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ballmerclippers22Any Seattle basketball fans hoping that Steve Ballmer would bring the Los Angeles Clippers up to the Emerald City can stop dreaming.

ESPN reporter Ramona Shelburne, who has been following this story closely ever since current owner Donald Sterling had his racist comments leaked online, tweeted out statements early Friday morning from both Ballmer and Donald Sterling’s wife, Shelly.

Put simply, it looks like Ballmer is indeed paying $2 billion to the Sterling’s for the Los Angeles Clippers franchise — the second-largest amount of money ever paid for a North American sports team, and far greater than the previous NBA high ($550 million for the Milwaukee Bucks earlier this year).

On Thursday, numerous reports indicated that Donald Sterling needed to sign the contract in order for the deal to be completed.

But that doesn’t appear to be the case. ESPN reports here that because Donald Sterling was declared mentally incapacitated, it allowed Shelly Sterling to become the sole trustee of the Sterling Family Trust.

Meanwhile, here is a statement from Ballmer, who beat out two other investor groups that had bid $1.6 billion and $1.2 billion:

Earlier reports noted that the NBA board of governors, who must vote to approve the deal, will require that Ballmer keeps the team in Los Angeles. That makes sense for Ballmer from a financial outlook, with a much more lucrative market in California versus Washington and a team that ranked seventh in league attendance this season.

Sorry, Seattle hoops fans — it may be a while before the NBA ever makes a comeback to a city that saw its team leave town to Oklahoma City in 2008.

In fact, it may be at least three years before the possibility of a franchise in Seattle is fathomable. Seattle sports radio host Mitch Levy, who’s been in close contact with Ballmer since the former Microsoft CEO tried to bring the Sacramento Kings to Seattle last year, had this to say on Thursday evening:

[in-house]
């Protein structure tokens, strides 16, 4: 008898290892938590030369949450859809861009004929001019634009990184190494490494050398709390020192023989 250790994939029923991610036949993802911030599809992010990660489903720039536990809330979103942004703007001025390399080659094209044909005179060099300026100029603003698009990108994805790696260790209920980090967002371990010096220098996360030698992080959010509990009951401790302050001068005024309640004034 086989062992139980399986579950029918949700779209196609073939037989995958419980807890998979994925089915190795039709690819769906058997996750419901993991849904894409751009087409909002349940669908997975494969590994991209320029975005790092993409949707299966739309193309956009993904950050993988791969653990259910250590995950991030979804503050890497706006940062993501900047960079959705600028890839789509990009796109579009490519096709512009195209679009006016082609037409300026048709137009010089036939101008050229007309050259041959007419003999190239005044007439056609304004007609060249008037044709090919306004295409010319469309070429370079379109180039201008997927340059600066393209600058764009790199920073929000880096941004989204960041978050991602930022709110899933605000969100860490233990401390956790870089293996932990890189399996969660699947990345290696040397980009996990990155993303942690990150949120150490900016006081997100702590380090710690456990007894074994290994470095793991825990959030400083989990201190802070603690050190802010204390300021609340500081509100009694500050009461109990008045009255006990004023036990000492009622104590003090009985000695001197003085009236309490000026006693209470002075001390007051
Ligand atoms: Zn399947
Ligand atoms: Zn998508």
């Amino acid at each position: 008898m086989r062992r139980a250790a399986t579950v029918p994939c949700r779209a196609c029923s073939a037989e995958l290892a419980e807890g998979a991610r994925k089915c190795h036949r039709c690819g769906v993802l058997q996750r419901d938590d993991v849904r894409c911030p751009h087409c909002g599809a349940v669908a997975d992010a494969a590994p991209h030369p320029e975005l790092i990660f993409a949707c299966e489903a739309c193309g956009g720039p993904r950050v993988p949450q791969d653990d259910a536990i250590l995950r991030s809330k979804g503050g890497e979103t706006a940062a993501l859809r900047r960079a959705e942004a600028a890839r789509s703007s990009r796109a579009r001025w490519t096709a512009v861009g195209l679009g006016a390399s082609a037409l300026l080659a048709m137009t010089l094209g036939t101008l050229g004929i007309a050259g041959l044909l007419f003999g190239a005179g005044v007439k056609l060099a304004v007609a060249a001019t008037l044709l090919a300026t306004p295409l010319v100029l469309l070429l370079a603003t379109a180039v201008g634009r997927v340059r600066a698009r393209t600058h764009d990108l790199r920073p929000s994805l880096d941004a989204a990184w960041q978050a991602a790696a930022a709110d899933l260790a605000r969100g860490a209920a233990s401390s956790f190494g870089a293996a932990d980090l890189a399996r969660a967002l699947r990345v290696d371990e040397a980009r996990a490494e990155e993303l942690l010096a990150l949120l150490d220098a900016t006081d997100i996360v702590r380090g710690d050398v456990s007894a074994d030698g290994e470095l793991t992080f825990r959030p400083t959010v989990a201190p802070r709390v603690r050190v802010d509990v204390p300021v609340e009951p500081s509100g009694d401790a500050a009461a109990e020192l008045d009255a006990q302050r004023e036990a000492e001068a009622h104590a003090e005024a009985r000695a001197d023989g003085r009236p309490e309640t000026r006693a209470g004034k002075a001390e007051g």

Ballmer, a Detroit native who resides in the Seattle area, will undoubtedly be spending more time in sunny Southern California now that he just spent 10 percent of his net worth on an NBA team there.

As my colleague John Cook outlined this morning, this could have implications far greater than just basketball.

If Ballmer ends up spending his retirement in a place other than Seattle, it would be a big blow to the tech region here. Many people assumed that after retiring from Microsoft, Ballmer would stick around Washington and play a part in the community via philanthropy or — as many in the startup community hoped — angel investing. (See: Seattle entrepreneur starts petition asking Steve Ballmer to create $500M startup fund).

Of course, Ballmer could still do that. But his absence will certainly affect his ability to really make a mark on the tech scene here in Seattle.

Sources tell ESPN that Ballmer is moving to Los Angeles, although when exactly is unclear. He still has a teenage son that just entered high school in the Seattle region.

Here are a few good reads if you’re interested in learning more about this crazy story:

  • Andrea Chang at the LA Times has this dramatic tale of her visit to Sterling’s home on Thursday afternoon.
  • James Rainey, the LA Times reporter who first broke this story on Thursday, answers common questions you may have about the deal.
  • Michael McCann, a sports law expert over at Sports Illustrated, has a good list that the NBA needs to check off for the deal to go through. Also, McCann notes how having Ballmer as an NBA owner will ultimately be a good thing for Seattle.

Update, 10:35 a.m. Friday: 

Here’s a statement from the NBA acknowledging Thursday’s events:

Update, 10:55 a.m. Friday:

Chris Hansen, the San Francisco hedge fund manager who partnered with Ballmer in the duo’s attempt to buy the Sacramento Kings and bring them to Seattle last year, issued this statement on Friday morning:

First I would like to congratulate Steve Ballmer on his apparent successful bid for the Los Angeles Clippers. Steve’s passion for basketball and commitment to the NBA will make him a great owner and strong asset for the league.

I would also like to assure Seattle fans that my remaining partners and I remain committed to bringing the NBA back to Seattle. The environmental review process for the Seattle Arena is nearing completion and we will soon be in a strong position to attract a franchise back to the Emerald City.​

Update, 2:15 p.m Friday

Donald Sterling is now suing the NBA for $1 billion dollars, but it doesn’t look like it will affect Ballmer’s purchase.

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